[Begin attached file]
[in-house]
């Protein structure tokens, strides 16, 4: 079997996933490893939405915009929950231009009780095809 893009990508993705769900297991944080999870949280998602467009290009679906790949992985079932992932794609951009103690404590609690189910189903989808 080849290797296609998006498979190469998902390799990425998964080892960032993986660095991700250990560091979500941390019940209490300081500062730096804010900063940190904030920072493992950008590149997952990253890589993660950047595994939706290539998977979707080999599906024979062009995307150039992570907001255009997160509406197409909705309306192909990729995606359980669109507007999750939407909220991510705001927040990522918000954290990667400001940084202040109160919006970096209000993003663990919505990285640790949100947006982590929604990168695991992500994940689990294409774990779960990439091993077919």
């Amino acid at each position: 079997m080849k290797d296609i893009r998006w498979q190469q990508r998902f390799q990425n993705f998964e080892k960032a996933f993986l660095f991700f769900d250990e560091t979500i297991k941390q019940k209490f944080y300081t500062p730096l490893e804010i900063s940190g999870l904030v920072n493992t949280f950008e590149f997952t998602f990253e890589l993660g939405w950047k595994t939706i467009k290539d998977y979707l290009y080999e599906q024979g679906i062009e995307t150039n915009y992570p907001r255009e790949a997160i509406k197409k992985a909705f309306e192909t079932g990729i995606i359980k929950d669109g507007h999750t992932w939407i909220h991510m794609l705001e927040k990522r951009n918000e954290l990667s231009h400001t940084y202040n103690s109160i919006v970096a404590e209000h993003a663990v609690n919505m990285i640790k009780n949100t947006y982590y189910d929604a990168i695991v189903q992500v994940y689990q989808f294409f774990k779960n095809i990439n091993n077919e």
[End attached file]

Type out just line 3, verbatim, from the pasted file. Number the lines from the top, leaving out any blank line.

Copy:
């Amino acid at each position: 079997m080849k290797d296609i893009r998006w498979q190469q990508r998902f390799q990425n993705f998964e080892k960032a996933f993986l660095f991700f769900d250990e560091t979500i297991k941390q019940k209490f944080y300081t500062p730096l490893e804010i900063s940190g999870l904030v920072n493992t949280f950008e590149f997952t998602f990253e890589l993660g939405w950047k595994t939706i467009k290539d998977y979707l290009y080999e599906q024979g679906i062009e995307t150039n915009y992570p907001r255009e790949a997160i509406k197409k992985a909705f309306e192909t079932g990729i995606i359980k929950d669109g507007h999750t992932w939407i909220h991510m794609l705001e927040k990522r951009n918000e954290l990667s231009h400001t940084y202040n103690s109160i919006v970096a404590e209000h993003a663990v609690n919505m990285i640790k009780n949100t947006y982590y189910d929604a990168i695991v189903q992500v994940y689990q989808f294409f774990k779960n095809i990439n091993n077919e």